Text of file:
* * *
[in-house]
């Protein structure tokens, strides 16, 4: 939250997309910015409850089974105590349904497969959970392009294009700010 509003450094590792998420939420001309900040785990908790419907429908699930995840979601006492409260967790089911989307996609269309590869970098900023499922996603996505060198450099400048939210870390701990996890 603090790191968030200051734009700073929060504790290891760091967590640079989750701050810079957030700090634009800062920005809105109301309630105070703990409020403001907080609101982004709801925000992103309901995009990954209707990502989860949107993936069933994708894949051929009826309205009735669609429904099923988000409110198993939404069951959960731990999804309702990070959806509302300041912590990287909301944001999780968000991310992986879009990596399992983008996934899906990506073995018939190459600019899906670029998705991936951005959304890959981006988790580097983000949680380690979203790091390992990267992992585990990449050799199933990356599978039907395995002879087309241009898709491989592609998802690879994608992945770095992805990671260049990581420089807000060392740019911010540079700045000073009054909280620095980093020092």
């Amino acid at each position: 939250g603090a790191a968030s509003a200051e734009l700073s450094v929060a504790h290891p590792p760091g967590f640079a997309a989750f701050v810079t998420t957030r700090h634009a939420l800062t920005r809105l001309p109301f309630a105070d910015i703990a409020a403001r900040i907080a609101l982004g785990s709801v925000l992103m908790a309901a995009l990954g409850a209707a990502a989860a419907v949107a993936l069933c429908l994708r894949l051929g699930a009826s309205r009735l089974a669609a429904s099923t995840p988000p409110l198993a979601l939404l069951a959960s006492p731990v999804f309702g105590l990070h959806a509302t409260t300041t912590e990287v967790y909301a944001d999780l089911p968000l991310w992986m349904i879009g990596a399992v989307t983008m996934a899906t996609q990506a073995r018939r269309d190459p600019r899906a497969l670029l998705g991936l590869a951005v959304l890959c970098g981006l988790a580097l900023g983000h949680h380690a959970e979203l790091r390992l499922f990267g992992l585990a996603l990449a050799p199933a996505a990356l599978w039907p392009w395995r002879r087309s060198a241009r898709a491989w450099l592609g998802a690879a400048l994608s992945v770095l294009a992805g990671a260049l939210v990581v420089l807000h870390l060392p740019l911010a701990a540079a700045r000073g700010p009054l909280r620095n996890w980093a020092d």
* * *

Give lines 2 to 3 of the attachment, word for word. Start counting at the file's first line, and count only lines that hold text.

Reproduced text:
């Protein structure tokens, strides 16, 4: 939250997309910015409850089974105590349904497969959970392009294009700010 509003450094590792998420939420001309900040785990908790419907429908699930995840979601006492409260967790089911989307996609269309590869970098900023499922996603996505060198450099400048939210870390701990996890 603090790191968030200051734009700073929060504790290891760091967590640079989750701050810079957030700090634009800062920005809105109301309630105070703990409020403001907080609101982004709801925000992103309901995009990954209707990502989860949107993936069933994708894949051929009826309205009735669609429904099923988000409110198993939404069951959960731990999804309702990070959806509302300041912590990287909301944001999780968000991310992986879009990596399992983008996934899906990506073995018939190459600019899906670029998705991936951005959304890959981006988790580097983000949680380690979203790091390992990267992992585990990449050799199933990356599978039907395995002879087309241009898709491989592609998802690879994608992945770095992805990671260049990581420089807000060392740019911010540079700045000073009054909280620095980093020092």
């Amino acid at each position: 939250g603090a790191a968030s509003a200051e734009l700073s450094v929060a504790h290891p590792p760091g967590f640079a997309a989750f701050v810079t998420t957030r700090h634009a939420l800062t920005r809105l001309p109301f309630a105070d910015i703990a409020a403001r900040i907080a609101l982004g785990s709801v925000l992103m908790a309901a995009l990954g409850a209707a990502a989860a419907v949107a993936l069933c429908l994708r894949l051929g699930a009826s309205r009735l089974a669609a429904s099923t995840p988000p409110l198993a979601l939404l069951a959960s006492p731990v999804f309702g105590l990070h959806a509302t409260t300041t912590e990287v967790y909301a944001d999780l089911p968000l991310w992986m349904i879009g990596a399992v989307t983008m996934a899906t996609q990506a073995r018939r269309d190459p600019r899906a497969l670029l998705g991936l590869a951005v959304l890959c970098g981006l988790a580097l900023g983000h949680h380690a959970e979203l790091r390992l499922f990267g992992l585990a996603l990449a050799p199933a996505a990356l599978w039907p392009w395995r002879r087309s060198a241009r898709a491989w450099l592609g998802a690879a400048l994608s992945v770095l294009a992805g990671a260049l939210v990581v420089l807000h870390l060392p740019l911010a701990a540079a700045r000073g700010p009054l909280r620095n996890w980093a020092d």